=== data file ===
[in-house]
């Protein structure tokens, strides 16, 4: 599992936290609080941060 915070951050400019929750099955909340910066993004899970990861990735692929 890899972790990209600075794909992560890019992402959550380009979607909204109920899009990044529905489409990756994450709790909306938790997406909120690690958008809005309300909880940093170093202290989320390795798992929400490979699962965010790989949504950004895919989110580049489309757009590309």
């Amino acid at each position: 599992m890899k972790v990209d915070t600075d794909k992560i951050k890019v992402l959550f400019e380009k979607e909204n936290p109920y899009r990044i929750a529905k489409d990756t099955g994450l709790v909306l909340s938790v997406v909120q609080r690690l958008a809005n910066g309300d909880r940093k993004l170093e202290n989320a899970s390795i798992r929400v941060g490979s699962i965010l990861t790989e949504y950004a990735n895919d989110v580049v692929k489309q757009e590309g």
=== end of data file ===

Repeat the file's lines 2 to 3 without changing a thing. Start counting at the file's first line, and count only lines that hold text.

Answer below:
């Protein structure tokens, strides 16, 4: 599992936290609080941060 915070951050400019929750099955909340910066993004899970990861990735692929 890899972790990209600075794909992560890019992402959550380009979607909204109920899009990044529905489409990756994450709790909306938790997406909120690690958008809005309300909880940093170093202290989320390795798992929400490979699962965010790989949504950004895919989110580049489309757009590309």
């Amino acid at each position: 599992m890899k972790v990209d915070t600075d794909k992560i951050k890019v992402l959550f400019e380009k979607e909204n936290p109920y899009r990044i929750a529905k489409d990756t099955g994450l709790v909306l909340s938790v997406v909120q609080r690690l958008a809005n910066g309300d909880r940093k993004l170093e202290n989320a899970s390795i798992r929400v941060g490979s699962i965010l990861t790989e949504y950004a990735n895919d989110v580049v692929k489309q757009e590309g």